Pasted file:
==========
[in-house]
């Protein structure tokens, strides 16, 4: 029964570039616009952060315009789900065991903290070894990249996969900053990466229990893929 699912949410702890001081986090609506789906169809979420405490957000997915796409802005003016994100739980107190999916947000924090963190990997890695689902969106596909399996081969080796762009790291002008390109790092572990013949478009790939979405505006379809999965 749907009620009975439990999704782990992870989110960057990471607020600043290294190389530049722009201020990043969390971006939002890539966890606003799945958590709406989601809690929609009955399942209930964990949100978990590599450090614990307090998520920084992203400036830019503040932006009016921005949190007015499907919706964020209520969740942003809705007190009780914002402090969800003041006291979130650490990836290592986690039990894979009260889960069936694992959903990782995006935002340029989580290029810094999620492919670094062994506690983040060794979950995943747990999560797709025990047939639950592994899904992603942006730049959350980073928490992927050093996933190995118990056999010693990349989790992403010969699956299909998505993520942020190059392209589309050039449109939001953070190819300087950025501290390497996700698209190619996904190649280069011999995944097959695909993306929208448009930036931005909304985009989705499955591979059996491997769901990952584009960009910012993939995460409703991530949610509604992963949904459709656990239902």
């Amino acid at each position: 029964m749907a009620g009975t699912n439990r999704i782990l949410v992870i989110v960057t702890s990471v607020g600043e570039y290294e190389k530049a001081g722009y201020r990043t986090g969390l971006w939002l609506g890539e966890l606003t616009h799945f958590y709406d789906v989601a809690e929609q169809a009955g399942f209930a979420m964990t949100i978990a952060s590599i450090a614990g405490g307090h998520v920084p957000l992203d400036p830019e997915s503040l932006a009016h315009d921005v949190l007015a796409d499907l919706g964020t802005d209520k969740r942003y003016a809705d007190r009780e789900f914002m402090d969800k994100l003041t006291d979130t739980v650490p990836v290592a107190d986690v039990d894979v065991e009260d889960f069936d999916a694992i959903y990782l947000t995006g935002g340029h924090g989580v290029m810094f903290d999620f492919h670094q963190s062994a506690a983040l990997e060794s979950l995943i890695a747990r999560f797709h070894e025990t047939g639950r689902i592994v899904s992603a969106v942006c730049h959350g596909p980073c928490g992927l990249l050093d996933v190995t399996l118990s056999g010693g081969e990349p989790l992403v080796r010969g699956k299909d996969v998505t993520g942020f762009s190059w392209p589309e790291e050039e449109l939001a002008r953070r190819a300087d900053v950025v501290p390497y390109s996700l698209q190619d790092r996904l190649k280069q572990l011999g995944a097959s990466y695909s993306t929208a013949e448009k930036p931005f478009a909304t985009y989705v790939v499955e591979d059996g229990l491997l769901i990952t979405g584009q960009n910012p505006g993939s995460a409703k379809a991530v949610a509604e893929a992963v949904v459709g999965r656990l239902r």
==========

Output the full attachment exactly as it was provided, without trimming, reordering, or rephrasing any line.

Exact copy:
[in-house]
């Protein structure tokens, strides 16, 4: 029964570039616009952060315009789900065991903290070894990249996969900053990466229990893929 699912949410702890001081986090609506789906169809979420405490957000997915796409802005003016994100739980107190999916947000924090963190990997890695689902969106596909399996081969080796762009790291002008390109790092572990013949478009790939979405505006379809999965 749907009620009975439990999704782990992870989110960057990471607020600043290294190389530049722009201020990043969390971006939002890539966890606003799945958590709406989601809690929609009955399942209930964990949100978990590599450090614990307090998520920084992203400036830019503040932006009016921005949190007015499907919706964020209520969740942003809705007190009780914002402090969800003041006291979130650490990836290592986690039990894979009260889960069936694992959903990782995006935002340029989580290029810094999620492919670094062994506690983040060794979950995943747990999560797709025990047939639950592994899904992603942006730049959350980073928490992927050093996933190995118990056999010693990349989790992403010969699956299909998505993520942020190059392209589309050039449109939001953070190819300087950025501290390497996700698209190619996904190649280069011999995944097959695909993306929208448009930036931005909304985009989705499955591979059996491997769901990952584009960009910012993939995460409703991530949610509604992963949904459709656990239902």
């Amino acid at each position: 029964m749907a009620g009975t699912n439990r999704i782990l949410v992870i989110v960057t702890s990471v607020g600043e570039y290294e190389k530049a001081g722009y201020r990043t986090g969390l971006w939002l609506g890539e966890l606003t616009h799945f958590y709406d789906v989601a809690e929609q169809a009955g399942f209930a979420m964990t949100i978990a952060s590599i450090a614990g405490g307090h998520v920084p957000l992203d400036p830019e997915s503040l932006a009016h315009d921005v949190l007015a796409d499907l919706g964020t802005d209520k969740r942003y003016a809705d007190r009780e789900f914002m402090d969800k994100l003041t006291d979130t739980v650490p990836v290592a107190d986690v039990d894979v065991e009260d889960f069936d999916a694992i959903y990782l947000t995006g935002g340029h924090g989580v290029m810094f903290d999620f492919h670094q963190s062994a506690a983040l990997e060794s979950l995943i890695a747990r999560f797709h070894e025990t047939g639950r689902i592994v899904s992603a969106v942006c730049h959350g596909p980073c928490g992927l990249l050093d996933v190995t399996l118990s056999g010693g081969e990349p989790l992403v080796r010969g699956k299909d996969v998505t993520g942020f762009s190059w392209p589309e790291e050039e449109l939001a002008r953070r190819a300087d900053v950025v501290p390497y390109s996700l698209q190619d790092r996904l190649k280069q572990l011999g995944a097959s990466y695909s993306t929208a013949e448009k930036p931005f478009a909304t985009y989705v790939v499955e591979d059996g229990l491997l769901i990952t979405g584009q960009n910012p505006g993939s995460a409703k379809a991530v949610a509604e893929a992963v949904v459709g999965r656990l239902r």